Mercury Dime Overview
The Mercury Dime, with its flowing and beautiful design, is a popular choice for today’s collectors. Although known officially as the Winged Liberty Head Dime, many collectors commonly refer to it as the “Mercury Dime.” This is because some people believe that the portrait of Liberty is actually the Roman God, Mercury.
The Mercury Dime was introduced in 1916 after a call by Mint Director Robert Woolley, who wanted a major update of then current coins. The Mercury Dime saw a 29-year production run. The Mercury Dime replaced the Barber Dime which had been in production from 1892 till 1916. Sculptor Adolph Weinman won the contest in 1916 with his design for the new dime.
On the obverse, Weinman’s main design is a bust of Lady Liberty wearing a cap with wings, facing left. The motto “LIBERTY” is centered above the bust of Lady Liberty. “IN GOD WE TRUST” can be found to the immediate left of the bust, while the date can be found directly below. Weinman’s initial, “W”, can be seen just to the right of Lady Liberty’s neck.
Weinman included a unique design element on the reverse of the Mercury Dime. A fasces or hatchet encircled by wooden rods, surrounded by an olive branch is the main design. “UNITED STATES OF AMERICA” and the denomination “ONE CENT” can be found wrapped around the edges. The motto “E PLURIBUS UNUM” is to the right of the fasces.
Want to know more about the Mercury Dime as well as other collectible US Dimes? Be sure to check out our Ultimate Guide to Collectible Dimes.
History of the 1942 Mercury Dime
Like other dates at the end of the series, the 1942 Mercury Dime experienced a high mintage. The US Mint at Philadelphia reports that 205,410,000 examples were struck. This was the second highest number struck in the entire Mercury Dime series.
Strike quality was also an issue throughout the entire series, with most coins having a weak strike and dull details. Coins that have Full Bands, which show the split between each band around the fasces, are valued much higher than those that do not.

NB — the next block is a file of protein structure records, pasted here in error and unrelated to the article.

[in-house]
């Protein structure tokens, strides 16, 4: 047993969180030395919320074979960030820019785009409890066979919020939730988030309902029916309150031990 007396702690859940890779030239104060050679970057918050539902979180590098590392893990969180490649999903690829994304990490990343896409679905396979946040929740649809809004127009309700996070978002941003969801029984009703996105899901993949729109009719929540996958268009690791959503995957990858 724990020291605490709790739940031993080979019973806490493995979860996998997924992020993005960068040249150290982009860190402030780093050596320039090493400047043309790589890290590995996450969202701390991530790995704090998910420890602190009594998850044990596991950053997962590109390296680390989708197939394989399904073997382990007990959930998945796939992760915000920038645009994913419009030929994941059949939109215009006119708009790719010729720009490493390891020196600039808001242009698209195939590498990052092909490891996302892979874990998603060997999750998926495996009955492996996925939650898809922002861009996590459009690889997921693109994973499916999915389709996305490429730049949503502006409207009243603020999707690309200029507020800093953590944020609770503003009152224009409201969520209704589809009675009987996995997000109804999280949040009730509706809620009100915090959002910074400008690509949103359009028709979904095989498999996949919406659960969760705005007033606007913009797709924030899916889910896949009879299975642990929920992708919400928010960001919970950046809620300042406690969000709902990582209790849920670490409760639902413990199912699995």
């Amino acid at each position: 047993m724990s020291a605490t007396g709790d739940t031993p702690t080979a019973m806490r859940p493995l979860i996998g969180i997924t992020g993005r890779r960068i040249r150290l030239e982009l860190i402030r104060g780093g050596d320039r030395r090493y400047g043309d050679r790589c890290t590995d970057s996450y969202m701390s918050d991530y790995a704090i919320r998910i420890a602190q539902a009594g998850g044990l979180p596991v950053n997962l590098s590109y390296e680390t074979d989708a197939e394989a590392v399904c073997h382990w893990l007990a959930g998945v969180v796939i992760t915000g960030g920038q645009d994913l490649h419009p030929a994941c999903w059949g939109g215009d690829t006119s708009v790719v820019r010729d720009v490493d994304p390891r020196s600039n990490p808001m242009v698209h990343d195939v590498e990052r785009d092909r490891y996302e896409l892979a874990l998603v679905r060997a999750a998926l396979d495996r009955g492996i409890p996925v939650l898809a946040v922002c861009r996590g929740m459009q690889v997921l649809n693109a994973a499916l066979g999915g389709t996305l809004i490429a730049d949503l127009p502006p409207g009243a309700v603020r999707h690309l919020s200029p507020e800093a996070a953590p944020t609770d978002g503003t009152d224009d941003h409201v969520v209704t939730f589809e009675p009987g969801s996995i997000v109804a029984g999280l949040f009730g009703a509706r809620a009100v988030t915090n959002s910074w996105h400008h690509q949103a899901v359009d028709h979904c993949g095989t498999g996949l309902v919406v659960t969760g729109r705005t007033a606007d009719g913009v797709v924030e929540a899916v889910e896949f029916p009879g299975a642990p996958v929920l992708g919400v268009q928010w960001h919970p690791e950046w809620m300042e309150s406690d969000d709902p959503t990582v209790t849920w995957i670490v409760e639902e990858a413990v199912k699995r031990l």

Composed of 90% silver and 10% copper, the Mercury Dime is a high purity silver coin. With a diameter of 17.91mm, the Mercury Dime weighs in at 2.50 grams. Reeding is present along the edges.
1942/1 Mercury Dime Error
A very interesting error has been detected for the 1942 Mercury Dime. Some examples feature an overdate error where the previous year’s date can be seen. This error is very rare and is in great demand from collectors.
The overdate error for this year can be easily seen, in most cases without the need of magnification. Normally, the “1” from “41” can be seen directly next to the “2” in “42”. Another indicator is the “4” in “42” shows some signs of what is similar to doubling.
This error is one of the biggest and well-known errors for the entire Mercury Dime series. A couple thousand examples have been found and graded, but most examples will be in a condition lower than Uncirculated. This makes the Uncirculated Overdate 1942 Mercury Dime very expensive.
If you feel that your 1942 Mercury Dime shows signs of being a 1942/1 overdate error, be sure to take it to a respected coin dealer for a second opinion. Alternatively, you could send your coin to a third-party grader to get an expert opinion, as well as get the coin preserved.
Value of the 1942 Mercury Dime
Prices for the 1942 Mercury Dime continue to be depressed due to a large number of coins that are still available for collectors. Even high-grade 1942 Mercury Dimes are valued much lower than other dates in the series.
Examples that are in Fine condition or lower are only worth their silver value, about $1.50. Even higher grades, such as Extra Fine, are only valued at $2.50.
Uncirculated examples see a larger increase in value, with MS-60 examples going for $8. Even in the relatively high grade of MS-65, most examples retail for $28.
If you own a 1942/1 Overdate Mercury Dime, even in low grades, they are very valuable. Even in Good 4 condition, the going price is a whopping $440! Values only continue to increase with higher conditions. Extra Fine coins sell for just under $1000. MS-60 examples are valued by PCGS at $2,500.
A recent auction for a 1942/1 Overdate Mercury Dime that also had the Full Bands designation was sold for an impressive $76,375!